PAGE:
Are public figures obligated to share details about their personal health? Earlier this year, Secretary of Defense Lloyd Austin held a press conference to apologize for being secretive about his prostate cancer diagnosis and the hospitalization that resulted from complications while treating the disease. Luckily—given the wars in Ukraine and the Middle East—there were no gaps in the chain of command at the Defense Department, and Austin soon returned to his post.

“I did not handle this right. I should have told the president about my cancer diagnosis. I should have also told my team and the American public, and I take full responsibility,” Austin said, adding: “I’m here with a clear message to other men, especially older men. Get screened. Get your regular checkups.”

As the Washington Post noted, Austin’s incident “spotlights a broader silence around the disease” and was a “missed opportunity for the Pentagon chief to lead and spread awareness.”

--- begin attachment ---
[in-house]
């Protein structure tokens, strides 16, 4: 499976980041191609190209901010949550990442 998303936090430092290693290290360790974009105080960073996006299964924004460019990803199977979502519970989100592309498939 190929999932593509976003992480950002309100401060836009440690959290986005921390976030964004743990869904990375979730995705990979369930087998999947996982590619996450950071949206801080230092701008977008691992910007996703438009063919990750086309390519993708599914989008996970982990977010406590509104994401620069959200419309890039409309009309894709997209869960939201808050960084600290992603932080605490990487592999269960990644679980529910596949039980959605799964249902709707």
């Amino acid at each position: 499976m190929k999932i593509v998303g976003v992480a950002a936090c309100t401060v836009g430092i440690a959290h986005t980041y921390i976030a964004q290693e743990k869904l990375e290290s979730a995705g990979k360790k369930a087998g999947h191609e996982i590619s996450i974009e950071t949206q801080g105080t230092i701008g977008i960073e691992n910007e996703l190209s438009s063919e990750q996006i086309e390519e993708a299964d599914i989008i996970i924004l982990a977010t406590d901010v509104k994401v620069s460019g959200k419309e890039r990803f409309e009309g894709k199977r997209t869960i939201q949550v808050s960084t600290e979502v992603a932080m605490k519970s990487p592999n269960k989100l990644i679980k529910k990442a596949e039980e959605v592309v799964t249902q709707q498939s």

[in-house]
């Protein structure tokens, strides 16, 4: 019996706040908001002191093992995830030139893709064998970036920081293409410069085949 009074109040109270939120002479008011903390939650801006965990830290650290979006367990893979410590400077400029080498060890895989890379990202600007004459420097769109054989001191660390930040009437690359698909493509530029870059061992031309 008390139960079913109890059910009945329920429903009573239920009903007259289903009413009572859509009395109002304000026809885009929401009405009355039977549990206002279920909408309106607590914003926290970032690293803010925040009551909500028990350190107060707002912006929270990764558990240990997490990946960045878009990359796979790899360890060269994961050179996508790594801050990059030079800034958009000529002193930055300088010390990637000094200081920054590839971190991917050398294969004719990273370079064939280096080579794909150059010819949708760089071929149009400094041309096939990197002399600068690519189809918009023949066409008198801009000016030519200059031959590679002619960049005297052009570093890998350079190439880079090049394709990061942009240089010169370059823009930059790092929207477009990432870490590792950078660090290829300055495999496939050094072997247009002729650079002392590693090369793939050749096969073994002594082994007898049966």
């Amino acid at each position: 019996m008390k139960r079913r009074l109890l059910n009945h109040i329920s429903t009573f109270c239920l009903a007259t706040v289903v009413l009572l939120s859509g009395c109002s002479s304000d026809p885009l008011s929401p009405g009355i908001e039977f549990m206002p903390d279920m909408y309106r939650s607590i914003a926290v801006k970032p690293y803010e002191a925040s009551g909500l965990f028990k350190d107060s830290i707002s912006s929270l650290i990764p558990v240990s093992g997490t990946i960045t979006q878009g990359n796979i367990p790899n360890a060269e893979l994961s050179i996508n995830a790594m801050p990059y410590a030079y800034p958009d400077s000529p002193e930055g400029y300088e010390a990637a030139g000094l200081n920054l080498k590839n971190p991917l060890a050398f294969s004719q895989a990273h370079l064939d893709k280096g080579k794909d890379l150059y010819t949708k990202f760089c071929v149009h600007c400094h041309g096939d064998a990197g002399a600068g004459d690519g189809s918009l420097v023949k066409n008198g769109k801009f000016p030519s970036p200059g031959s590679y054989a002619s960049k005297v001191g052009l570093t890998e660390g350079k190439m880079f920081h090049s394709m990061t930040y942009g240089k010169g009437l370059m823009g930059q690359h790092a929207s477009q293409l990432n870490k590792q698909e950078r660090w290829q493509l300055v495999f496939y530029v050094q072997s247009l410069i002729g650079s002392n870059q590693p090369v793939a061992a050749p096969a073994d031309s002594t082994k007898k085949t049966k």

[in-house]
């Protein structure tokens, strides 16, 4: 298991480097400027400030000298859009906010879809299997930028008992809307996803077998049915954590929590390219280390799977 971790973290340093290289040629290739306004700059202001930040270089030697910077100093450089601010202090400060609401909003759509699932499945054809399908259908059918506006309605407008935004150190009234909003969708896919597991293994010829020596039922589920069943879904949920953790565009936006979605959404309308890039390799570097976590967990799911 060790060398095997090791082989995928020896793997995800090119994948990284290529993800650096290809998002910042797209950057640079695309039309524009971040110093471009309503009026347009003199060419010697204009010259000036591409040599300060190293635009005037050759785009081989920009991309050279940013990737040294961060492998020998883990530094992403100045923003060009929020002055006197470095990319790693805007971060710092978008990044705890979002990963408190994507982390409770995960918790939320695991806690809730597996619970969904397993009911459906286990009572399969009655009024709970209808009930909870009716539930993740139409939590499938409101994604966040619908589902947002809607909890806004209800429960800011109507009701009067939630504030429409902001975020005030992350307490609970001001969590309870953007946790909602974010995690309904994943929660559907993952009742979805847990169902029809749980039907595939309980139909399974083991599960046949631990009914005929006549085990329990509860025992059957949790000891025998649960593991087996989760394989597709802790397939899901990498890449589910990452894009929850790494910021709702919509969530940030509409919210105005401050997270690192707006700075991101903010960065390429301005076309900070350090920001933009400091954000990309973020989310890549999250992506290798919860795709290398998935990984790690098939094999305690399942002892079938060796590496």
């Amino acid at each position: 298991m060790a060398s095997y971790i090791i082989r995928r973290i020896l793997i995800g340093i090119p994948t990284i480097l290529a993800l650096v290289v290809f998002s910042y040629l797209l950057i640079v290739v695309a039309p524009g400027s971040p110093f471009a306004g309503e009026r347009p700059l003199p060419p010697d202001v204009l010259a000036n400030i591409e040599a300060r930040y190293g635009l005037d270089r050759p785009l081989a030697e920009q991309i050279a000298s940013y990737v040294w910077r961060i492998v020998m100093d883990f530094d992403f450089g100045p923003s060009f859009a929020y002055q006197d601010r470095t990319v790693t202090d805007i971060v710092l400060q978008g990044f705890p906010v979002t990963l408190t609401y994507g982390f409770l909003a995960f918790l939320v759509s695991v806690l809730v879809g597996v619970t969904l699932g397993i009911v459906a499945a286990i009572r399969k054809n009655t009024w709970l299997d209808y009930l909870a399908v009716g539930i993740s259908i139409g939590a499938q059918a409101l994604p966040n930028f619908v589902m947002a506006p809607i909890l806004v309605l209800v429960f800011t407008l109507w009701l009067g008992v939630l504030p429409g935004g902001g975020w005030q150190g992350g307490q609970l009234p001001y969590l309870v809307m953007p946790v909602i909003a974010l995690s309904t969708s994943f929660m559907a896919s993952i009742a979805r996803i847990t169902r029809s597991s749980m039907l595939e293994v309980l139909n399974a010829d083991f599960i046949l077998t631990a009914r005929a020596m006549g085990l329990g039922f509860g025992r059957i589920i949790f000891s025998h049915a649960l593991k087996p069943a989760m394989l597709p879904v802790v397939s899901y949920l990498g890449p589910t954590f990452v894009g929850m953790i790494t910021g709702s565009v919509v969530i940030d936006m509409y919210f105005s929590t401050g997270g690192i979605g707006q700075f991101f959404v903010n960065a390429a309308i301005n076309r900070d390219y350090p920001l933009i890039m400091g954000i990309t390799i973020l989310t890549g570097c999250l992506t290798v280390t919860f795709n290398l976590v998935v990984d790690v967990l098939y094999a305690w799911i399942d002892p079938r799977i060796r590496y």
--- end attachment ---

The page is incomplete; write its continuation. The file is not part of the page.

About one in eight men will be diagnosed with prostate cancer in their lifetime, and it’s the second leading cause of cancer death among U.S. men, after lung cancer, according to the American Cancer Society. The risk is higher for Black men, a fact underscored in January when Martin Luther King Jr.’s youngest son, Dexter, died of prostate cancer at age 62.

Early screening and detection can mean more treatment options and better outcomes. Public awareness can also fight stigma, so it’s welcome news when men go public with their diagnoses, such as Representative Glenn Thompson (R–Pa.), whose cancer was found during tests following a routine physical exam. And you could say Baseball Hall of Famer Ryne Sandberg, formerly a Chicago Cubs second baseman, hit a grand slam when he shared news of his metastatic prostate cancer on Instagram, including pics during treatment.